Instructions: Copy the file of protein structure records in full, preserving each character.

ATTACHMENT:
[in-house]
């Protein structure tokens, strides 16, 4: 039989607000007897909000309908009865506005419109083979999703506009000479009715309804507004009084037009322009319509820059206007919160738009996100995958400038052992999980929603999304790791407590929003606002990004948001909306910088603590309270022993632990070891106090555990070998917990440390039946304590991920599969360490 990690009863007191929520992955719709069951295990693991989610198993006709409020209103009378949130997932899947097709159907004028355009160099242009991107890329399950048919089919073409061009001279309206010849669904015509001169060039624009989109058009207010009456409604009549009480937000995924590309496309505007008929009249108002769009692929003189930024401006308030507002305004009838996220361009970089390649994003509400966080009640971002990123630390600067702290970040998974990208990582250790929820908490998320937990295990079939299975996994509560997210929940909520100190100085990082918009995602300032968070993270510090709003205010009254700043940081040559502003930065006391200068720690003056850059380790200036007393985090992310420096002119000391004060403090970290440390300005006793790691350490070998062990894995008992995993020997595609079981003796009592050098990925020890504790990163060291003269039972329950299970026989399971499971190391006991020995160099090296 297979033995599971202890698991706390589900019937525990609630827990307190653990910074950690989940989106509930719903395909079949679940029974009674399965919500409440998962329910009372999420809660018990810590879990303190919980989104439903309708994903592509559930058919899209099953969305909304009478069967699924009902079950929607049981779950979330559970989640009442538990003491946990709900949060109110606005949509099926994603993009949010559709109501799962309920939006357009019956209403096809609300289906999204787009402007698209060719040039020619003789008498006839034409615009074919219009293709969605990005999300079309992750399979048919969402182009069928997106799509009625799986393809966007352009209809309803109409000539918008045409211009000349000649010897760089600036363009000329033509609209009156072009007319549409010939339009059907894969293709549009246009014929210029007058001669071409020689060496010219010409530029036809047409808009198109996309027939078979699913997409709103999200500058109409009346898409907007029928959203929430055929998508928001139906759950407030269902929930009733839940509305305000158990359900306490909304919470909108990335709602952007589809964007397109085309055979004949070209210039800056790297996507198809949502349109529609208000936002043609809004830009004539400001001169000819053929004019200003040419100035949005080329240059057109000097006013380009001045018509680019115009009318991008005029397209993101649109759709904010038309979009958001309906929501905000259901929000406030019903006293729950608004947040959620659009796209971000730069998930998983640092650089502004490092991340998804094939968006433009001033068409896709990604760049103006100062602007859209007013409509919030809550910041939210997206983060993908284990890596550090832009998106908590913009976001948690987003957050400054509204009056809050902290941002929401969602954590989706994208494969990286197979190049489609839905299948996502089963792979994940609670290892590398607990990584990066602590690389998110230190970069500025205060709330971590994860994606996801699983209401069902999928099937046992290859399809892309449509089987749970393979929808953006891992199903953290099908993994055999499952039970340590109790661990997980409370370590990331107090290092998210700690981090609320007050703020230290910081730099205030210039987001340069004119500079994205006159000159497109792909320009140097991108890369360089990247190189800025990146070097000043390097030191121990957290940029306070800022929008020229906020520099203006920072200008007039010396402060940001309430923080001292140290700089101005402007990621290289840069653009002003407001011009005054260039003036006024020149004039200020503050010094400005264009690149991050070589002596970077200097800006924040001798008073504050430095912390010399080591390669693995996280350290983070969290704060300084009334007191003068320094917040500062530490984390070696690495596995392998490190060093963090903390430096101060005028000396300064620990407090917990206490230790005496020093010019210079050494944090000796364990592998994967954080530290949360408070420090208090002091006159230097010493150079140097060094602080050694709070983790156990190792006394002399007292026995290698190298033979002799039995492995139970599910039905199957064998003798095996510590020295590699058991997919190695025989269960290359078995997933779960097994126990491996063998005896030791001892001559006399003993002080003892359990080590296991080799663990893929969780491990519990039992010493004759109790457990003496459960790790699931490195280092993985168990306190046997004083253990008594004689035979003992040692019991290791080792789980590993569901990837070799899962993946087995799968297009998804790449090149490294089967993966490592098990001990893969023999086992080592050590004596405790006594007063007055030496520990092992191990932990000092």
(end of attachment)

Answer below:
[in-house]
């Protein structure tokens, strides 16, 4: 039989607000007897909000309908009865506005419109083979999703506009000479009715309804507004009084037009322009319509820059206007919160738009996100995958400038052992999980929603999304790791407590929003606002990004948001909306910088603590309270022993632990070891106090555990070998917990440390039946304590991920599969360490 990690009863007191929520992955719709069951295990693991989610198993006709409020209103009378949130997932899947097709159907004028355009160099242009991107890329399950048919089919073409061009001279309206010849669904015509001169060039624009989109058009207010009456409604009549009480937000995924590309496309505007008929009249108002769009692929003189930024401006308030507002305004009838996220361009970089390649994003509400966080009640971002990123630390600067702290970040998974990208990582250790929820908490998320937990295990079939299975996994509560997210929940909520100190100085990082918009995602300032968070993270510090709003205010009254700043940081040559502003930065006391200068720690003056850059380790200036007393985090992310420096002119000391004060403090970290440390300005006793790691350490070998062990894995008992995993020997595609079981003796009592050098990925020890504790990163060291003269039972329950299970026989399971499971190391006991020995160099090296 297979033995599971202890698991706390589900019937525990609630827990307190653990910074950690989940989106509930719903395909079949679940029974009674399965919500409440998962329910009372999420809660018990810590879990303190919980989104439903309708994903592509559930058919899209099953969305909304009478069967699924009902079950929607049981779950979330559970989640009442538990003491946990709900949060109110606005949509099926994603993009949010559709109501799962309920939006357009019956209403096809609300289906999204787009402007698209060719040039020619003789008498006839034409615009074919219009293709969605990005999300079309992750399979048919969402182009069928997106799509009625799986393809966007352009209809309803109409000539918008045409211009000349000649010897760089600036363009000329033509609209009156072009007319549409010939339009059907894969293709549009246009014929210029007058001669071409020689060496010219010409530029036809047409808009198109996309027939078979699913997409709103999200500058109409009346898409907007029928959203929430055929998508928001139906759950407030269902929930009733839940509305305000158990359900306490909304919470909108990335709602952007589809964007397109085309055979004949070209210039800056790297996507198809949502349109529609208000936002043609809004830009004539400001001169000819053929004019200003040419100035949005080329240059057109000097006013380009001045018509680019115009009318991008005029397209993101649109759709904010038309979009958001309906929501905000259901929000406030019903006293729950608004947040959620659009796209971000730069998930998983640092650089502004490092991340998804094939968006433009001033068409896709990604760049103006100062602007859209007013409509919030809550910041939210997206983060993908284990890596550090832009998106908590913009976001948690987003957050400054509204009056809050902290941002929401969602954590989706994208494969990286197979190049489609839905299948996502089963792979994940609670290892590398607990990584990066602590690389998110230190970069500025205060709330971590994860994606996801699983209401069902999928099937046992290859399809892309449509089987749970393979929808953006891992199903953290099908993994055999499952039970340590109790661990997980409370370590990331107090290092998210700690981090609320007050703020230290910081730099205030210039987001340069004119500079994205006159000159497109792909320009140097991108890369360089990247190189800025990146070097000043390097030191121990957290940029306070800022929008020229906020520099203006920072200008007039010396402060940001309430923080001292140290700089101005402007990621290289840069653009002003407001011009005054260039003036006024020149004039200020503050010094400005264009690149991050070589002596970077200097800006924040001798008073504050430095912390010399080591390669693995996280350290983070969290704060300084009334007191003068320094917040500062530490984390070696690495596995392998490190060093963090903390430096101060005028000396300064620990407090917990206490230790005496020093010019210079050494944090000796364990592998994967954080530290949360408070420090208090002091006159230097010493150079140097060094602080050694709070983790156990190792006394002399007292026995290698190298033979002799039995492995139970599910039905199957064998003798095996510590020295590699058991997919190695025989269960290359078995997933779960097994126990491996063998005896030791001892001559006399003993002080003892359990080590296991080799663990893929969780491990519990039992010493004759109790457990003496459960790790699931490195280092993985168990306190046997004083253990008594004689035979003992040692019991290791080792789980590993569901990837070799899962993946087995799968297009998804790449090149490294089967993966490592098990001990893969023999086992080592050590004596405790006594007063007055030496520990092992191990932990000092």